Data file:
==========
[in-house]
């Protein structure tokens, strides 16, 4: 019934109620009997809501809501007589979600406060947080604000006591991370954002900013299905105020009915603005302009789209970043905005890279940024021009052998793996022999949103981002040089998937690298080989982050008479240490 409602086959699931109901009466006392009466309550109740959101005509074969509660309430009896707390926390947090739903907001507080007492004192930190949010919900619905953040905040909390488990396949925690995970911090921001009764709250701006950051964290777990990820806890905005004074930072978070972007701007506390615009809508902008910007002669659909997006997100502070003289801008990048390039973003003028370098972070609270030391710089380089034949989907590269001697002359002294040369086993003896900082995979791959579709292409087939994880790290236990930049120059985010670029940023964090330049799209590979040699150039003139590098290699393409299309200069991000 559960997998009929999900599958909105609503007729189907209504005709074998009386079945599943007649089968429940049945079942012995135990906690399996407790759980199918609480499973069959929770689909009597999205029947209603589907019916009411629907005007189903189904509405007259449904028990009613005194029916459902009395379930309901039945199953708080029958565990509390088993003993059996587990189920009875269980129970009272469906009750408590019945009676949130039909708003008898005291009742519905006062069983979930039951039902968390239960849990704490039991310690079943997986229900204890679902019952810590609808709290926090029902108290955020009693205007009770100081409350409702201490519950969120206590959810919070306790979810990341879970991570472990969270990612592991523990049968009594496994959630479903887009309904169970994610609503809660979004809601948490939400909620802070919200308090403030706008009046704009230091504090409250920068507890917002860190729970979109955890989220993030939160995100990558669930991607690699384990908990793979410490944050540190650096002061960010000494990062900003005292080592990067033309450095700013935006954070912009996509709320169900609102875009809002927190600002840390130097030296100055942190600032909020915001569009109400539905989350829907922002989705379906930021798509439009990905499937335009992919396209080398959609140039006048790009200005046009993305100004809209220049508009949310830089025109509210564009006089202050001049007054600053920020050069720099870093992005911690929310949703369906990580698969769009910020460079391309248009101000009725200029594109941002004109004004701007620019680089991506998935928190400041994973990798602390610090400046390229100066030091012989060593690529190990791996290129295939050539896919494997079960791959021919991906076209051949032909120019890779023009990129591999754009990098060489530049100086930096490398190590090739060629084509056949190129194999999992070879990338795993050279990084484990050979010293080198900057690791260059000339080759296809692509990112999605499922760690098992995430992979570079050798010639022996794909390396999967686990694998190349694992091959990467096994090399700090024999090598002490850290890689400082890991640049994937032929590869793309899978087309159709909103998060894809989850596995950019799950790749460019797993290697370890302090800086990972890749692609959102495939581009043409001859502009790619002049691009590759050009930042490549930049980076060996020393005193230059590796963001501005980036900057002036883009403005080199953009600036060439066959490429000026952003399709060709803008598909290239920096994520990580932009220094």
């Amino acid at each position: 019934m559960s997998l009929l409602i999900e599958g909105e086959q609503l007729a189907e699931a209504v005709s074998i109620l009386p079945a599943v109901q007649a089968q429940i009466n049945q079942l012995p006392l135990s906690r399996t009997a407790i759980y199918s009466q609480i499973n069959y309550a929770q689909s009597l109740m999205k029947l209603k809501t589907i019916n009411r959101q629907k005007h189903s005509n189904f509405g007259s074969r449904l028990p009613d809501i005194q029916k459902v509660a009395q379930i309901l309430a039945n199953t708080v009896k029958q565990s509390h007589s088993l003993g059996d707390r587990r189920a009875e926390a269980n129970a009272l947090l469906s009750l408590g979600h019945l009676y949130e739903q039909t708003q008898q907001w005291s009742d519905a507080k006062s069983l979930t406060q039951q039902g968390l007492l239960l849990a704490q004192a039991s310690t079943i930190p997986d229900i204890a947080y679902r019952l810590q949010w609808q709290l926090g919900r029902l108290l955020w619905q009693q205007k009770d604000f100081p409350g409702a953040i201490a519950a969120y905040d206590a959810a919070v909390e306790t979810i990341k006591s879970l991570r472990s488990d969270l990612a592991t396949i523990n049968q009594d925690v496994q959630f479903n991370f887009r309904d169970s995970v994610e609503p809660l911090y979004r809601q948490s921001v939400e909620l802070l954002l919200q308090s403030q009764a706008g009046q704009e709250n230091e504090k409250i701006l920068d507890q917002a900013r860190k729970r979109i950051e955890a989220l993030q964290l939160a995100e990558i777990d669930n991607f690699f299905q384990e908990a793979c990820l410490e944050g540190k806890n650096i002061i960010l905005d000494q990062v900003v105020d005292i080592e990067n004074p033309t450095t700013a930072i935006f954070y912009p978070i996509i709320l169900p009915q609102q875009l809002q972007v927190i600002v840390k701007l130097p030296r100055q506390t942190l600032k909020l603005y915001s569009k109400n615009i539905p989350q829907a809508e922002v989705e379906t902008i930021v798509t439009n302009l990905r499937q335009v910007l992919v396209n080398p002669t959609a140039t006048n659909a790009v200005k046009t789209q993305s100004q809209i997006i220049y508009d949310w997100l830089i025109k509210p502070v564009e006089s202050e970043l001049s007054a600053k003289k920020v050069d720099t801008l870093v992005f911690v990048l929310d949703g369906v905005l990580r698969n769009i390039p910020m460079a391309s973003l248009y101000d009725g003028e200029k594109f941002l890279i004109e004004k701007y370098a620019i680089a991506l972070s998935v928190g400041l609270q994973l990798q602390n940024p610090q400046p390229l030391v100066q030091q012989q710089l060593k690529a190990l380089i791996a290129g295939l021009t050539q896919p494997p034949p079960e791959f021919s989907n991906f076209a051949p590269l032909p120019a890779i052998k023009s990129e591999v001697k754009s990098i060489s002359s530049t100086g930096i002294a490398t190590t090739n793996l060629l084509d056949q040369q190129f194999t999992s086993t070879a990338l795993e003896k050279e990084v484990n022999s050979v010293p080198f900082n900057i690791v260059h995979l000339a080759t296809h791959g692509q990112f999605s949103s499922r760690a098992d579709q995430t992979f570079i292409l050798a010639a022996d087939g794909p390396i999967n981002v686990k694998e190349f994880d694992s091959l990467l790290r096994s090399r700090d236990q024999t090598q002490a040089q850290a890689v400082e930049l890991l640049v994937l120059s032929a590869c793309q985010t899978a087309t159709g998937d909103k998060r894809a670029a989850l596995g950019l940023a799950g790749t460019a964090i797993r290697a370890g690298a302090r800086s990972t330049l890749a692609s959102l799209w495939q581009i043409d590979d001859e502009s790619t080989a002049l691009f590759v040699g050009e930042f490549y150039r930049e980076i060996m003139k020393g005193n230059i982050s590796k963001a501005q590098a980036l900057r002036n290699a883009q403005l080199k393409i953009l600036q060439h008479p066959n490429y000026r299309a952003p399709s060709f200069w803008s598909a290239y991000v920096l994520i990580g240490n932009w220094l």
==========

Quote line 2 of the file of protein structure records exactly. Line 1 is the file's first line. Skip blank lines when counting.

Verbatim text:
């Protein structure tokens, strides 16, 4: 019934109620009997809501809501007589979600406060947080604000006591991370954002900013299905105020009915603005302009789209970043905005890279940024021009052998793996022999949103981002040089998937690298080989982050008479240490 409602086959699931109901009466006392009466309550109740959101005509074969509660309430009896707390926390947090739903907001507080007492004192930190949010919900619905953040905040909390488990396949925690995970911090921001009764709250701006950051964290777990990820806890905005004074930072978070972007701007506390615009809508902008910007002669659909997006997100502070003289801008990048390039973003003028370098972070609270030391710089380089034949989907590269001697002359002294040369086993003896900082995979791959579709292409087939994880790290236990930049120059985010670029940023964090330049799209590979040699150039003139590098290699393409299309200069991000 559960997998009929999900599958909105609503007729189907209504005709074998009386079945599943007649089968429940049945079942012995135990906690399996407790759980199918609480499973069959929770689909009597999205029947209603589907019916009411629907005007189903189904509405007259449904028990009613005194029916459902009395379930309901039945199953708080029958565990509390088993003993059996587990189920009875269980129970009272469906009750408590019945009676949130039909708003008898005291009742519905006062069983979930039951039902968390239960849990704490039991310690079943997986229900204890679902019952810590609808709290926090029902108290955020009693205007009770100081409350409702201490519950969120206590959810919070306790979810990341879970991570472990969270990612592991523990049968009594496994959630479903887009309904169970994610609503809660979004809601948490939400909620802070919200308090403030706008009046704009230091504090409250920068507890917002860190729970979109955890989220993030939160995100990558669930991607690699384990908990793979410490944050540190650096002061960010000494990062900003005292080592990067033309450095700013935006954070912009996509709320169900609102875009809002927190600002840390130097030296100055942190600032909020915001569009109400539905989350829907922002989705379906930021798509439009990905499937335009992919396209080398959609140039006048790009200005046009993305100004809209220049508009949310830089025109509210564009006089202050001049007054600053920020050069720099870093992005911690929310949703369906990580698969769009910020460079391309248009101000009725200029594109941002004109004004701007620019680089991506998935928190400041994973990798602390610090400046390229100066030091012989060593690529190990791996290129295939050539896919494997079960791959021919991906076209051949032909120019890779023009990129591999754009990098060489530049100086930096490398190590090739060629084509056949190129194999999992070879990338795993050279990084484990050979010293080198900057690791260059000339080759296809692509990112999605499922760690098992995430992979570079050798010639022996794909390396999967686990694998190349694992091959990467096994090399700090024999090598002490850290890689400082890991640049994937032929590869793309899978087309159709909103998060894809989850596995950019799950790749460019797993290697370890302090800086990972890749692609959102495939581009043409001859502009790619002049691009590759050009930042490549930049980076060996020393005193230059590796963001501005980036900057002036883009403005080199953009600036060439066959490429000026952003399709060709803008598909290239920096994520990580932009220094």